Review of ‘Code of conduct’ by Cheyenne Blue.

Top ten tennis player Viva Jones had a heated disagreement with lineswoman Gabriela Mendaro about a contentious fault that allegedly cost her US Open title defence. Fifteen months later, they meet by chance on a deserted road and eventually the initial argument turns into attraction. The problem is that under the tennis association code of conduct, players and officials shouldn’t fraternise, let alone date. Will their budding relationship have any future?

I have read a couple of books by this author which, in my opinion, were average. So I didn’t have great expectations about this one but, as I love tennis I decided to read it. I’m so glad I did because I think she surpassed her previous books. Surely it helped that her editor was Sandra Gerth, better known as her pen name Jae. I hope they keep this association in the future.

There are two apparently contradictory paces of the plot. The romance is slow burn while the tennis scenes are fast paced. The main characters’ relationship evolve from antagonists to love interests in an exquisite slow discovery of their attraction and even slower decision to act on it. Their conflict, a strict code of conduct that keeps players and officials in separate worlds, is believable and original. As a matter of fact, the ITF Code of conduct is real and very strict with respect of the behaviour of the officials. The relationship between the main characters is spot on, the ‘will she, won’t she’ is realistic, their chemistry is sizzling and the sex scenes are hot.

In my opinion, what really makes this book so original is how tennis is in the plot’s driving seat. This is a sports’ book as much as a romance. I’d go as far as calling it a ‘tennis thriller’. The descriptions of the matches are accurate, in a way it’s like watching a tennis game in which we support one of the players and we suffer point by point. Tennis is a mental game as much as physical and the author captures this fact perfectly. The mantra ‘this point matters, only this one’ repeated tirelessly by Viva showcases the tension, the competitiveness and the demands of playing tennis at top level. My only doubt about this book is if a person who isn’t a tennis aficionado will enjoy it as much as I did.

The character building is another great aspect of this book. Both leads are very well conceived with their different personalities, their strengths and failures. Fictional and real tennis players mix in the plot providing more realism. It’s interesting to find out more about the umpires’ job, less glamorous than the players but essential to the game. Gabriela is a charming character and I wonder if it’s an homage to former world number three Gabriela Sabatini, my namesake and compatriot, a worldwide beloved and respected tennis player. On the other hand, Alina, the arrogant and distant nemesis of Viva is described perfectly in her cut throat, competitive attitude but with an unexpected final twist.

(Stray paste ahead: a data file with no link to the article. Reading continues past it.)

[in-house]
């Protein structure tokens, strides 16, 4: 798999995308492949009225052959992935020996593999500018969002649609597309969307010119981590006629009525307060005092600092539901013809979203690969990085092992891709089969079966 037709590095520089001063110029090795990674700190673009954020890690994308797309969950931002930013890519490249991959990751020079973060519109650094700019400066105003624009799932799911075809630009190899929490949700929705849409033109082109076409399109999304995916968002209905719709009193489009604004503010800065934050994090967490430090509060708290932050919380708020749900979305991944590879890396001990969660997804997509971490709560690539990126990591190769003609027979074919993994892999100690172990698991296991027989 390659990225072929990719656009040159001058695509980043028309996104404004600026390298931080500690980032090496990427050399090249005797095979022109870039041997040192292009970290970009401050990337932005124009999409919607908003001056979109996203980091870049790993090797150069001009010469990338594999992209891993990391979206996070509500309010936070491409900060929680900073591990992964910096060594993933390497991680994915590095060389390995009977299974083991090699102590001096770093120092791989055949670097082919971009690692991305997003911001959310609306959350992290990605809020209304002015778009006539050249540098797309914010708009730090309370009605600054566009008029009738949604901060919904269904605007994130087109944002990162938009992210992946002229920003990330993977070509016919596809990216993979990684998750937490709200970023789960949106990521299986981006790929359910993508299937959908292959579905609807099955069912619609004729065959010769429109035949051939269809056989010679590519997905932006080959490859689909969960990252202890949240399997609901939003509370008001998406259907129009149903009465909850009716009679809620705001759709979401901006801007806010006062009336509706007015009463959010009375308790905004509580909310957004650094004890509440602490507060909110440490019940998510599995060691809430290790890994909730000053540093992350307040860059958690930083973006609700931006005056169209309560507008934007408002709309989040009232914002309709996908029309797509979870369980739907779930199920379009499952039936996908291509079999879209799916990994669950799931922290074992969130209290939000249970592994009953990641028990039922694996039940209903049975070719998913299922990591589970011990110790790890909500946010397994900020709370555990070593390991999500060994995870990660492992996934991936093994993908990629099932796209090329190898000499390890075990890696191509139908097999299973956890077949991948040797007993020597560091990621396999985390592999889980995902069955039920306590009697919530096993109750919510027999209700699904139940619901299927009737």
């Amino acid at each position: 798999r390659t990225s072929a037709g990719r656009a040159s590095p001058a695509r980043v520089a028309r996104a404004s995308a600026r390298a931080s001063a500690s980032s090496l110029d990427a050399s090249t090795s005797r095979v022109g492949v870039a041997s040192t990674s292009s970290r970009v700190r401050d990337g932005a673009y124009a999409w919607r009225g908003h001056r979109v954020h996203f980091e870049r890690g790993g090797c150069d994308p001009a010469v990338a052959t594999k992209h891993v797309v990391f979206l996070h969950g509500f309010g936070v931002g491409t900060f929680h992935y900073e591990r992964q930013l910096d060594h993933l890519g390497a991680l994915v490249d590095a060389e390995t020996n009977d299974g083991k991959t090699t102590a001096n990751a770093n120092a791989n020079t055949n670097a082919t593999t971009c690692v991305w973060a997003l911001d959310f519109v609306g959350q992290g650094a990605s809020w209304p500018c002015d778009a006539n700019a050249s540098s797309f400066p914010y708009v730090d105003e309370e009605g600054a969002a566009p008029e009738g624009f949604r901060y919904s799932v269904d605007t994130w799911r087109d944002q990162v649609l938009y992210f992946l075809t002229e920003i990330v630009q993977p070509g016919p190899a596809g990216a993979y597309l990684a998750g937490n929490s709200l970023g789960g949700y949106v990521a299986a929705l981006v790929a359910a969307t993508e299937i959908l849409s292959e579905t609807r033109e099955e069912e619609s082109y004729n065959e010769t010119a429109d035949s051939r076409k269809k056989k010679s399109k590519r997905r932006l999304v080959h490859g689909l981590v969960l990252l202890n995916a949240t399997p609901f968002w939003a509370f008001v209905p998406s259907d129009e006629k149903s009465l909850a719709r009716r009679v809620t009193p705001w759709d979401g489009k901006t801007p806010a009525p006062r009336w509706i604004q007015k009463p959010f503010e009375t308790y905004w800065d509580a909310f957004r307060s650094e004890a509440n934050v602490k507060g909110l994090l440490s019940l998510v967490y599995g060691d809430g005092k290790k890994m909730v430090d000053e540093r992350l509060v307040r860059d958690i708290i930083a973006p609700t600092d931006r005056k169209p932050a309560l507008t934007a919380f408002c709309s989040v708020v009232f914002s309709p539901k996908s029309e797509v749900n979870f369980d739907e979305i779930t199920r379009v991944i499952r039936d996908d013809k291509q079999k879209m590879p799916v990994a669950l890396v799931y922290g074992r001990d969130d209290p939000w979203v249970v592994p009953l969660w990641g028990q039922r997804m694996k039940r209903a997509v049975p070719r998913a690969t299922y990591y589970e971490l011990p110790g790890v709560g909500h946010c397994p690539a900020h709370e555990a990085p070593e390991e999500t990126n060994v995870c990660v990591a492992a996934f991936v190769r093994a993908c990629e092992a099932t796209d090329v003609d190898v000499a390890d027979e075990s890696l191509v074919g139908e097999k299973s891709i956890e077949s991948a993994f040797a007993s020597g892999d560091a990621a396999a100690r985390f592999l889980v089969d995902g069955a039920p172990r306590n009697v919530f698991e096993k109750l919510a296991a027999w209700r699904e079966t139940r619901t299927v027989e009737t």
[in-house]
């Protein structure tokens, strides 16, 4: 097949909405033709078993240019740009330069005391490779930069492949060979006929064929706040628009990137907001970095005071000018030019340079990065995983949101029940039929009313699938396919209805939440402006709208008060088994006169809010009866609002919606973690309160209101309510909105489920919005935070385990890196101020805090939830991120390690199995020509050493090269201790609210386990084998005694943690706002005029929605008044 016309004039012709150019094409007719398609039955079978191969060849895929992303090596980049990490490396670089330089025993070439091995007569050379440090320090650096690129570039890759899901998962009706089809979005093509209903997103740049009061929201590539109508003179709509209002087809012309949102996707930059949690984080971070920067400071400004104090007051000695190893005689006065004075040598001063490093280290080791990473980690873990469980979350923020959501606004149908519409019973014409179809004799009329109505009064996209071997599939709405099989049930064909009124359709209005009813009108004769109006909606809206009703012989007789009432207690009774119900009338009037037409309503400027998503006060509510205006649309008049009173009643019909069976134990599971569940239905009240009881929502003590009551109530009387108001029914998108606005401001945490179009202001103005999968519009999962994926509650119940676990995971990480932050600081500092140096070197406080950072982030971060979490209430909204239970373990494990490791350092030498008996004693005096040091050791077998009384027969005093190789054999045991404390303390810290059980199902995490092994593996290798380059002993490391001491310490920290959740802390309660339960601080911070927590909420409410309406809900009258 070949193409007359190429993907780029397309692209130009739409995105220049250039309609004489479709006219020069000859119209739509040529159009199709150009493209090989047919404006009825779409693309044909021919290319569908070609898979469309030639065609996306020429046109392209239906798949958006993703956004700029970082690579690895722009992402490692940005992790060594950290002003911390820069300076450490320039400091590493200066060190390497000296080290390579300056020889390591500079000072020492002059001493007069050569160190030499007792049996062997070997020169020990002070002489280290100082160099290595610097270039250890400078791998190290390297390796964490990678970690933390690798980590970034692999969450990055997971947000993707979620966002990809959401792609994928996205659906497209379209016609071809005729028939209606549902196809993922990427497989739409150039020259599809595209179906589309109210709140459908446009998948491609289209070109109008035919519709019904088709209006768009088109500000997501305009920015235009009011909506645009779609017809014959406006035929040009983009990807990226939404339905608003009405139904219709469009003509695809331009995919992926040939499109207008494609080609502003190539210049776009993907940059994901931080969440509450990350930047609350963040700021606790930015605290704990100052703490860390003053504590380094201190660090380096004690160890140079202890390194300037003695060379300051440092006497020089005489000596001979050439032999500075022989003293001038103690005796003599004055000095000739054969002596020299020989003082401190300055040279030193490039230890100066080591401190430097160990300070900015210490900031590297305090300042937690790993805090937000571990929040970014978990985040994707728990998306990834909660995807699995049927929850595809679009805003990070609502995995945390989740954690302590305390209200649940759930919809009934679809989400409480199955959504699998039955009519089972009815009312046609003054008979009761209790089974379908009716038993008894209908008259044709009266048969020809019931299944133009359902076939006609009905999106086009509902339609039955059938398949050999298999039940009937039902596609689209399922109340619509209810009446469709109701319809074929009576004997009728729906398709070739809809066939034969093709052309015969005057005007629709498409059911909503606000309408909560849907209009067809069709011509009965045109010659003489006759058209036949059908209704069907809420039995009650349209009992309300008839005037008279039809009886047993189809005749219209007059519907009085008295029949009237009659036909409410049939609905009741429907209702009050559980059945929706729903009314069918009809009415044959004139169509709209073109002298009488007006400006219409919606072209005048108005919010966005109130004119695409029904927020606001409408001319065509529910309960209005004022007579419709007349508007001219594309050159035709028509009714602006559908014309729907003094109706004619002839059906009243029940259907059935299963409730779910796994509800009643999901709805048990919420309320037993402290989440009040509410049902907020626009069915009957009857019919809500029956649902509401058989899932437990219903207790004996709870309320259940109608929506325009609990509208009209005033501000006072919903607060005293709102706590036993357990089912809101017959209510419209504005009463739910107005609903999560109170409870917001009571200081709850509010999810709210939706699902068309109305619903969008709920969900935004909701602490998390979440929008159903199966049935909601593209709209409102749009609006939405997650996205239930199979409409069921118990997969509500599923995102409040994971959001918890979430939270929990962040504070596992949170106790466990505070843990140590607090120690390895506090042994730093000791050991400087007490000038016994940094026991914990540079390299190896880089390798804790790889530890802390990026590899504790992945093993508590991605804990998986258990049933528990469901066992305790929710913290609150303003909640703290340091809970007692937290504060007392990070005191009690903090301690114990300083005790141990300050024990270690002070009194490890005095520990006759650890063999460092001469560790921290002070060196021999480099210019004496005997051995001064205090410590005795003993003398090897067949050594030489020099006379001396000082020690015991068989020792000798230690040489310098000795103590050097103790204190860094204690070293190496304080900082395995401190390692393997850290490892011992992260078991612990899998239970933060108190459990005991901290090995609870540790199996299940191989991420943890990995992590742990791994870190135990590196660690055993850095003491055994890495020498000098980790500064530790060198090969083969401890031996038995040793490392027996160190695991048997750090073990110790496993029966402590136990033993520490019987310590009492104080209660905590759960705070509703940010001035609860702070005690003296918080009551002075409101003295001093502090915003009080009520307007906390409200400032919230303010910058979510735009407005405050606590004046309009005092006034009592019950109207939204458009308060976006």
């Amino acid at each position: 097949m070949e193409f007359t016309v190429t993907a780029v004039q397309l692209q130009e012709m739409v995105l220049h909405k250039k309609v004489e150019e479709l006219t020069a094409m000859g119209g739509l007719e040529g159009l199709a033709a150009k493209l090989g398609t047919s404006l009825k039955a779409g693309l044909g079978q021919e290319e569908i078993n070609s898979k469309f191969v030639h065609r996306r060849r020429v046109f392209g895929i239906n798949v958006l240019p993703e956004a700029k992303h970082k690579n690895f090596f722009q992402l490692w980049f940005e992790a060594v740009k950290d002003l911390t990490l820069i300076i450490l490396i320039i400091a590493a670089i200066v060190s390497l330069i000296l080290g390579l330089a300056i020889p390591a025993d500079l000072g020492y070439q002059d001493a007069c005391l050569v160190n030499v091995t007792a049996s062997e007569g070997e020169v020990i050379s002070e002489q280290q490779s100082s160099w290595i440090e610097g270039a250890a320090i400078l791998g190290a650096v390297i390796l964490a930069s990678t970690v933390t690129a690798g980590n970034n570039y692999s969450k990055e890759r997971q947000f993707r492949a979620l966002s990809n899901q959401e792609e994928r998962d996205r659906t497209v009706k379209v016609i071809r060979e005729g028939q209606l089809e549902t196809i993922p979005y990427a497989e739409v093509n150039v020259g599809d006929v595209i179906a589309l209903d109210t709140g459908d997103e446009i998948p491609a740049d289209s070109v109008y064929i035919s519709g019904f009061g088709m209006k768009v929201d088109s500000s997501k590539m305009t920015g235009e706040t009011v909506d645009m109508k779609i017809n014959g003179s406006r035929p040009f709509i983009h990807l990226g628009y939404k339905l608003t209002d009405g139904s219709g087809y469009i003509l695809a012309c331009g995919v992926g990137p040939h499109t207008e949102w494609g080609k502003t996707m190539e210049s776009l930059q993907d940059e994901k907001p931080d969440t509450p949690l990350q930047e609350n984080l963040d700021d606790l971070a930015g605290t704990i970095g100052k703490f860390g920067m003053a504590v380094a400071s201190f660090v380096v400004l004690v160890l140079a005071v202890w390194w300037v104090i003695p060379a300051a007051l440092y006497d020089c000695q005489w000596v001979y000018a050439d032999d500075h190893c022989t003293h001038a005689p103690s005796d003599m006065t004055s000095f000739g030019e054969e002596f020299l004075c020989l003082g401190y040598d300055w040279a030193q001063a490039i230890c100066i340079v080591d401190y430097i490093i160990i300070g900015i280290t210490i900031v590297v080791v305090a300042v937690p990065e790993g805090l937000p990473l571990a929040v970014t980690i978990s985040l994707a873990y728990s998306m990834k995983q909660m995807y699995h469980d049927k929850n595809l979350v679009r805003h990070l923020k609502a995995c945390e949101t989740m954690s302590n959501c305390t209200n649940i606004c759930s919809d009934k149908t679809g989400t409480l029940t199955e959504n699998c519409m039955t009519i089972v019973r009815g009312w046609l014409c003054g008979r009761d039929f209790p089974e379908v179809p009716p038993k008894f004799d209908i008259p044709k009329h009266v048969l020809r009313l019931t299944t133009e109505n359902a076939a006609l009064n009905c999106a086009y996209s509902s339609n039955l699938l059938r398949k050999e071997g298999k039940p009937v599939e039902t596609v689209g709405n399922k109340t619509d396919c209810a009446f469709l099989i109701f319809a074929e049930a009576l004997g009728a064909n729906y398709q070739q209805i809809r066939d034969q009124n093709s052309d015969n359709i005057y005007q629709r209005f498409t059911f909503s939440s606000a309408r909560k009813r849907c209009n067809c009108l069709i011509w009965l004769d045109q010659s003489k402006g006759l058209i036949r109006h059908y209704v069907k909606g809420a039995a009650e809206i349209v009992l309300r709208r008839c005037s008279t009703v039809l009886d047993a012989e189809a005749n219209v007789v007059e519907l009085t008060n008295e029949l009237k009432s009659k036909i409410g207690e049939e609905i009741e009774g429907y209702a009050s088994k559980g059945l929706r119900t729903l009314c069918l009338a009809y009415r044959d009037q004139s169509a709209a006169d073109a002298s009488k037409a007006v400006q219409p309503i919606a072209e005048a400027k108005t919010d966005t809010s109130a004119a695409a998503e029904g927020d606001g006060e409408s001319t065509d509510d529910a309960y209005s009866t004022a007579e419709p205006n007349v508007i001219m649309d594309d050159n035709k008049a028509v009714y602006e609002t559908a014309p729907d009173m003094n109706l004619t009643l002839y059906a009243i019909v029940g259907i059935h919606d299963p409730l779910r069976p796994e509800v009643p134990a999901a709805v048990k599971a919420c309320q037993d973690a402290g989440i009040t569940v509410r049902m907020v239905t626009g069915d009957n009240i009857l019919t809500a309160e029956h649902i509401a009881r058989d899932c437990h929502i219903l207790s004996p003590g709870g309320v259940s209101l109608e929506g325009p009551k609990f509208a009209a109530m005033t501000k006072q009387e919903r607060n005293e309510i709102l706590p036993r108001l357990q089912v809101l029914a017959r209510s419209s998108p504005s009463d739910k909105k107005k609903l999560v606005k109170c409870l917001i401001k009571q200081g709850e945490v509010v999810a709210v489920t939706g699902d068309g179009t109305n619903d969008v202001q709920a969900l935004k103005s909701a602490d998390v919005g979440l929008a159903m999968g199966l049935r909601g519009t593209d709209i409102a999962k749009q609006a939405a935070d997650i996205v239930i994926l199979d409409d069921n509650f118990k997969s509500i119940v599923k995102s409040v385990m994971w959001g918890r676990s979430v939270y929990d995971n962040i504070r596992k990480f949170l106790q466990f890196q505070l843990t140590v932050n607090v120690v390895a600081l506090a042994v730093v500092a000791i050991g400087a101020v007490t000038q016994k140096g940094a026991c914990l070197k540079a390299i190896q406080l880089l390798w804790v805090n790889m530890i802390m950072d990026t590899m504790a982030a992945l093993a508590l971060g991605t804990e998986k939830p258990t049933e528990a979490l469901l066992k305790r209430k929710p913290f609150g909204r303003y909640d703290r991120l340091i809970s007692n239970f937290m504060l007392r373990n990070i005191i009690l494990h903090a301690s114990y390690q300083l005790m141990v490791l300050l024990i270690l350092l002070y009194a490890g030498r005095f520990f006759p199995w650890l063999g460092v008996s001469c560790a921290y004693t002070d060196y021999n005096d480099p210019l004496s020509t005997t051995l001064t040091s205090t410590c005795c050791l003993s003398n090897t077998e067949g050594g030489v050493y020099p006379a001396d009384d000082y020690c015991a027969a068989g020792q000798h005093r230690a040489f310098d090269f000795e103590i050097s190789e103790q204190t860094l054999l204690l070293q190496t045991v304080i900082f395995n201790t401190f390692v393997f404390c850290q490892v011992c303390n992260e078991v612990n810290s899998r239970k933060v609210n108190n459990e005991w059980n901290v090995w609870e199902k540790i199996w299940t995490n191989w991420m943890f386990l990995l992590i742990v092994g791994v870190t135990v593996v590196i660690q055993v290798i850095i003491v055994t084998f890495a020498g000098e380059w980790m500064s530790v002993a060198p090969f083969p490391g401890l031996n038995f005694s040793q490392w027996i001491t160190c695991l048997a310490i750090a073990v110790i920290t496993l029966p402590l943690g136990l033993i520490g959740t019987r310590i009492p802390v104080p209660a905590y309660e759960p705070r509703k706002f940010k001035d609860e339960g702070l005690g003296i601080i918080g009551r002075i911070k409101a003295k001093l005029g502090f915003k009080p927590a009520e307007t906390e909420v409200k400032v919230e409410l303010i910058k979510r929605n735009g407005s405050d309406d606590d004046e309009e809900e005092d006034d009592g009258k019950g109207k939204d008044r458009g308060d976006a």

Overall, a very good read that mixes a slow burn romance with a fast paced tennis environment. A must read for tennis fans. 4.5 stars.

ARC provided by the publisher in exchange for an honest review.

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Review of ‘Sparks like ours’ by Melissa Brayden.

This is book 3 of the ‘Seven shores’ series featuring four friends living in Venice beach, California which I recommend to read chronologically. ‘Sparks like ours’ is the story of Gia Malone, a professional surfer, and Elle Britton, world champion surfer and Gia’s fiercest competitor. As number two in the world, Gia is determined to beat Elle whom she considers superficial and too perky. But when an advertising campaign brings them working together, Gia starts reconsidering her opinion about Elle and Elle begins to question her own sexuality. Will they act on their growing attraction or will their budding relationship be destroyed by the extreme competition between them?

This is by far my favourite book in this series, as now the four friends and the secondary characters’ personalities are well defined. The ‘Soho loft’ series is still my favourite but I suppose it’s a matter of taste. ‘Sparks like ours’ is one of Ms. Brayden’s books with less angst or drama I’ve read. The characters’ conflict is more due to career challenges than serious disputes or misunderstandings. It makes the conflict realistic and sad at the same time. The rest is pure Brayden’s usual style: witty dialogues, hot chemistry, well crafted plots. As always, Brayden uses the perfect balance between show and tell. In her books, we are observers as the events unfold and we experience the characters’ emotions which stir our feelings and trigger our imaginations. The author leaves the descriptions to her trademark intimate scenes. And, oh boy, how she excels at that. Ms. Brayden has the lesfic romance formula perfected and us readers cannot get enough. Her books are lesfic heaven.

As a bonus to her fans, there are a few cameo appearances or references to some of her most beloved characters: Molly and Jordan from ‘How sweet it is’, Mallory and Hunter from the ‘Soho loft’ series and Spencer from the forthcoming ‘Love like ours’.

Overall, another winner by Melissa Brayden which will make her readers happy. 4.5 stars.

ARC provided by Netgalley and the publisher in exchange for an honest review.

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Review of ‘In development’ by Rachel Spangler.

Cobie Galloway, America’s sweetheart, is tired of playing the straight girl-next-door beauty in teenage movies. She desperately wants to play a badass lesbian action heroine but needs a complete makeover, along with a super famous fake girlfriend. So, who’d be better to play that role than straight pop star Lila Wilder who’s edgy, fiercely independent, bossy but dangerously attractive? Cobie soon finds herself in a moral dilemma: is she prepared to lie her way to get the acting part of her dreams? And what if it’s not so fake after all?

There’s been quite a few lesfic books about fake relationships, sham marriages or ‘fauxmance’ as it’s called in this book. ‘In development’ combines A-list celebrities, a temperamental ice queen and a fake romance all in one package. Even though a part of the plot shows the luxurious life of the rich and famous, this book goes beyond the superficial, dealing with the characters’ search for true happiness and meaningful relationships. Written from both main characters point of view (with the peculiar addition of Cobie and Lila’s agents’ point of views), the author gives the reader full disclosure on their actions though their feelings remain a mystery. At a slow teasing pace, both women start revealing their emotions, contradictions and fears to the reader and to themselves. Their chemistry is perfectly crafted: sizzling, undeniableable and irresistible. The secondary characters play a substantial role in making the story realistic and showcasing different facets of the mains’ personalities. Kudos to Ms. Spangler to raise the issue of conversion therapy which is still allowed in many parts of America.